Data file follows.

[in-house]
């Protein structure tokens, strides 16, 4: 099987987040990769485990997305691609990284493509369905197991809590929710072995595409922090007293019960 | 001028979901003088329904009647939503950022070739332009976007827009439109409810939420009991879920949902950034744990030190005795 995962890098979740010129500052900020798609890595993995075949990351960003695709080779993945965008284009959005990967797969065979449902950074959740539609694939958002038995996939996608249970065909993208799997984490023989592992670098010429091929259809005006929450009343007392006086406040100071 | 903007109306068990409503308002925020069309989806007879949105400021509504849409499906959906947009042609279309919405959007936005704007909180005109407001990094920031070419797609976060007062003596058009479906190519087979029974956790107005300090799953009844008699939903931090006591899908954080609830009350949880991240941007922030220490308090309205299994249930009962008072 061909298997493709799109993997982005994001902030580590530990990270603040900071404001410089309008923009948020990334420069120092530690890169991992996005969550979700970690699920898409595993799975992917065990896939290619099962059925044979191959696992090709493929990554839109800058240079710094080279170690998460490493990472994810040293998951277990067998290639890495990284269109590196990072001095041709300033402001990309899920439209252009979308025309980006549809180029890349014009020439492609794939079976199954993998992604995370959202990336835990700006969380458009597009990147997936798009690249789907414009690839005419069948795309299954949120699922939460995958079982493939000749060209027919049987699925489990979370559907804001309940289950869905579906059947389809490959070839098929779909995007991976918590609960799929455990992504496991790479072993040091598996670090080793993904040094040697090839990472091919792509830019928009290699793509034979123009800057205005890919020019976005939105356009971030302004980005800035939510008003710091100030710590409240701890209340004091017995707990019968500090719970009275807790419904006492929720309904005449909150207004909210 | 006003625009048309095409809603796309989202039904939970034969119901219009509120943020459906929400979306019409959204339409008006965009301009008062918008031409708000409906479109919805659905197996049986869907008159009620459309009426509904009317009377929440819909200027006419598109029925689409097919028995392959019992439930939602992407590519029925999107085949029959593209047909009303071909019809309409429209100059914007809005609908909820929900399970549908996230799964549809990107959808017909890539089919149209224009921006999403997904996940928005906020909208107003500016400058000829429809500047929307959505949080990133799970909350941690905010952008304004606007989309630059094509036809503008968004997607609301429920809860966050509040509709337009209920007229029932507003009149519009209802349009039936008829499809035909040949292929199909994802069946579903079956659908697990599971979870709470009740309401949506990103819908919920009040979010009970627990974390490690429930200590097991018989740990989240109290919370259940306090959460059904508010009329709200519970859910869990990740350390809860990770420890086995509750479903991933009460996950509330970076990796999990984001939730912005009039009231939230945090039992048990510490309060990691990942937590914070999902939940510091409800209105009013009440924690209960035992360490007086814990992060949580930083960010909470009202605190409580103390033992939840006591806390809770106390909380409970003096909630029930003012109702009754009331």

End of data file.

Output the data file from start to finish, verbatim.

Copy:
[in-house]
């Protein structure tokens, strides 16, 4: 099987987040990769485990997305691609990284493509369905197991809590929710072995595409922090007293019960 | 001028979901003088329904009647939503950022070739332009976007827009439109409810939420009991879920949902950034744990030190005795 995962890098979740010129500052900020798609890595993995075949990351960003695709080779993945965008284009959005990967797969065979449902950074959740539609694939958002038995996939996608249970065909993208799997984490023989592992670098010429091929259809005006929450009343007392006086406040100071 | 903007109306068990409503308002925020069309989806007879949105400021509504849409499906959906947009042609279309919405959007936005704007909180005109407001990094920031070419797609976060007062003596058009479906190519087979029974956790107005300090799953009844008699939903931090006591899908954080609830009350949880991240941007922030220490308090309205299994249930009962008072 061909298997493709799109993997982005994001902030580590530990990270603040900071404001410089309008923009948020990334420069120092530690890169991992996005969550979700970690699920898409595993799975992917065990896939290619099962059925044979191959696992090709493929990554839109800058240079710094080279170690998460490493990472994810040293998951277990067998290639890495990284269109590196990072001095041709300033402001990309899920439209252009979308025309980006549809180029890349014009020439492609794939079976199954993998992604995370959202990336835990700006969380458009597009990147997936798009690249789907414009690839005419069948795309299954949120699922939460995958079982493939000749060209027919049987699925489990979370559907804001309940289950869905579906059947389809490959070839098929779909995007991976918590609960799929455990992504496991790479072993040091598996670090080793993904040094040697090839990472091919792509830019928009290699793509034979123009800057205005890919020019976005939105356009971030302004980005800035939510008003710091100030710590409240701890209340004091017995707990019968500090719970009275807790419904006492929720309904005449909150207004909210 | 006003625009048309095409809603796309989202039904939970034969119901219009509120943020459906929400979306019409959204339409008006965009301009008062918008031409708000409906479109919805659905197996049986869907008159009620459309009426509904009317009377929440819909200027006419598109029925689409097919028995392959019992439930939602992407590519029925999107085949029959593209047909009303071909019809309409429209100059914007809005609908909820929900399970549908996230799964549809990107959808017909890539089919149209224009921006999403997904996940928005906020909208107003500016400058000829429809500047929307959505949080990133799970909350941690905010952008304004606007989309630059094509036809503008968004997607609301429920809860966050509040509709337009209920007229029932507003009149519009209802349009039936008829499809035909040949292929199909994802069946579903079956659908697990599971979870709470009740309401949506990103819908919920009040979010009970627990974390490690429930200590097991018989740990989240109290919370259940306090959460059904508010009329709200519970859910869990990740350390809860990770420890086995509750479903991933009460996950509330970076990796999990984001939730912005009039009231939230945090039992048990510490309060990691990942937590914070999902939940510091409800209105009013009440924690209960035992360490007086814990992060949580930083960010909470009202605190409580103390033992939840006591806390809770106390909380409970003096909630029930003012109702009754009331």